“New Quilts from an Old Favorite” returns to the Shafer Art Gallery | Barton Community College

“New Quilts from an Old Favorite” returns to the Shafer Art Gallery

July 11, 2018
Story by Micah Oelze
Courtesy photos

The National Quilt Museum’s annual traveling show “New Quilts from an Old Favorite” featuring the Flying Geese block will be on display from July 16-Aug. 4 in The Shafer Art Gallery. The gallery is open 10 a.m. to 5 p.m. Monday through Saturday. Admission is free.

The gallery will also hold a Quilter’s Night on July 19 at 6:30 p.m. All quilters and those interested in quilting are invited to attend an evening of conversation and refreshments. Shafer Art Gallery Director Dave Barnes will give a special tour of the exhibit.

“The exhibit has become a popular tradition that allows us to display the work of some of the very best contemporary quilt makers in the world today,” Barnes said.

Quilters from 12 U.S. states and Canada created mesmerizing quilts taking the Flying Geese block to incredible new heights.

This year, Susan Mogan of Mobile, Ala. took first place with her stunning quilt titled “Migration Patterns.” This piece combines the traditional art of quilting with modern art. Its bright colors draw the viewer in, and its detail in both the pattern and the stitching hold them in admiration of the artistic talent used in creating this award-winning quilt.

“The large colored triangles were placed to suggest the staggered positions of the geese as they fly, with the colors suggesting the change from warm weather to cold and back again in the endlessly repeating ancient dance of life and migration that reminds us of the flow and changing seasons of our own lives,” Mogan said.

Second place was awarded to Robin Gausebeck of Rockford, Ill. For her quilt “Saturday Night at the Honk-y Tonk Saloon.” Judy Stokes of Columbus, Miss. and Colleen Eskridge of Boone, N.C. collaborated to create the third-place quilt “Soaring to New Heights” which was inspired by military airshow photos. “I Don’t Know If I’m Coming or Going” by Leslie Johnson of Arvada, Colo. captured fourth place with “Jacob’s Plumage” by Patricia A. Hobbs of Macomb, Ill. taking fifth.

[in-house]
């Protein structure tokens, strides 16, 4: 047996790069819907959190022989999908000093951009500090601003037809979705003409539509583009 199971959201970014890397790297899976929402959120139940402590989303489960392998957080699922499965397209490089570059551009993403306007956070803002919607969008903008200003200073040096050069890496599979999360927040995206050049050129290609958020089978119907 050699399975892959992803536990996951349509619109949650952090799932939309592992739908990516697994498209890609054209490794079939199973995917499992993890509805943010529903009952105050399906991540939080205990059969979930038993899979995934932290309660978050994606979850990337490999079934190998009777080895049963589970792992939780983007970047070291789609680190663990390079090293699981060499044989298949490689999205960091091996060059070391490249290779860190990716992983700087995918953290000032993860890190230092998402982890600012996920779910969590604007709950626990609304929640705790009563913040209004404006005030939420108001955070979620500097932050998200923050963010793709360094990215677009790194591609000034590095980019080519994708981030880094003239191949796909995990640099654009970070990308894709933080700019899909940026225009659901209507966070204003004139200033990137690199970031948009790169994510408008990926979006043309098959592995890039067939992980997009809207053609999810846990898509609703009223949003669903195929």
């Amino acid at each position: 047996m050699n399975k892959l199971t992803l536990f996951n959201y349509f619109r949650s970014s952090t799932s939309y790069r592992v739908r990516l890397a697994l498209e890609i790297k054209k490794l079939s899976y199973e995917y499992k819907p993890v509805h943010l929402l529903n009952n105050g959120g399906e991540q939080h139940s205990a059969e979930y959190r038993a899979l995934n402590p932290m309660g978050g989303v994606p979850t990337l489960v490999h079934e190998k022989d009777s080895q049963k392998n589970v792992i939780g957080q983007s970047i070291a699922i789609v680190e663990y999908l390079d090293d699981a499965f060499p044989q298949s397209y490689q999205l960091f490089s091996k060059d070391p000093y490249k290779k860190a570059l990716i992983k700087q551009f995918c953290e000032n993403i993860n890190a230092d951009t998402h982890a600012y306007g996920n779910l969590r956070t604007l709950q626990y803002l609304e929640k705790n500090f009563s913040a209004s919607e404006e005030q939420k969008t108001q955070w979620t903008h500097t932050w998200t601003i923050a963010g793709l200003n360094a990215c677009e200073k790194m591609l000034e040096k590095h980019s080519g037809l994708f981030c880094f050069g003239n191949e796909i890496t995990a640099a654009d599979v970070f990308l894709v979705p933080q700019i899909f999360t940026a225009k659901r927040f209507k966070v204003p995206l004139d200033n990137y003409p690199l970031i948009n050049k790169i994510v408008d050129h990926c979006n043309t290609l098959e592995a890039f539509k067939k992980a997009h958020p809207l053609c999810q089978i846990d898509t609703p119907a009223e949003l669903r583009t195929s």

“I believe quilting is a traditional art form that truly defines the American experience,” Barnes said. “We are always excited to promote and celebrate it.”

Finalist quilts featured in the exhibit include:

“On the Wings of Eternity,” by Jean Brueggenjohann of Columbia, Mo.

“Welkom Nederland,” by Tere D'Amato of Mashpee, Mass.

“Destination Unknown,” by Mary Kay Davis of Sunnyvale, Calif.

“Celebration,” by Gail Garber of Rio Rancho, N.M.

“Twirly Birds,” by Julia Graber of Brooksville, Miss.

“Poursuite d'oie sauvage à Paris (Wild Goose Chase in Paris),” by Charlene Hearst of Toronto, Canada

“Fly Away Home,” by Anita M. Karban-Neef of Cary, Ill.

“Silly Goose,” by Chris Lynn Kirsch of Watertown, Wis.

“Glad Plaid Goose Dance,” by Ann L. Petersen of Surprise, Ariz.

“Lucy Goosy @ the Improv,” by Katie Pidgeon of Toronto, Canada

“Chilly Goose, No Feathers,” by Alicia Sterna of Surprise, Ariz.

“Farm Alarm,” by Sue Turnquist of Tifton, Ga.

“Moonlight Migration,” by Jane Zillmer of Mercer, Wis.

Quilters wishing to enter future “New Quilts from an Old Favorite” contests can request an entry form by visiting the museum’s website at www.quiltmuseum.org. Upcoming themes include the Oak Leaf and Reel in 2019 and Wheel of Fortune in 2020. The National Quilt Museum is a non-profit institution located in downtown Paducah, Ky. and is supported in part by the Kentucky Arts Council.

“Migration Patterns,” by Susan Mogan of Mobile, Ala.
“Migration Patterns,” by Susan Mogan of Mobile, Ala.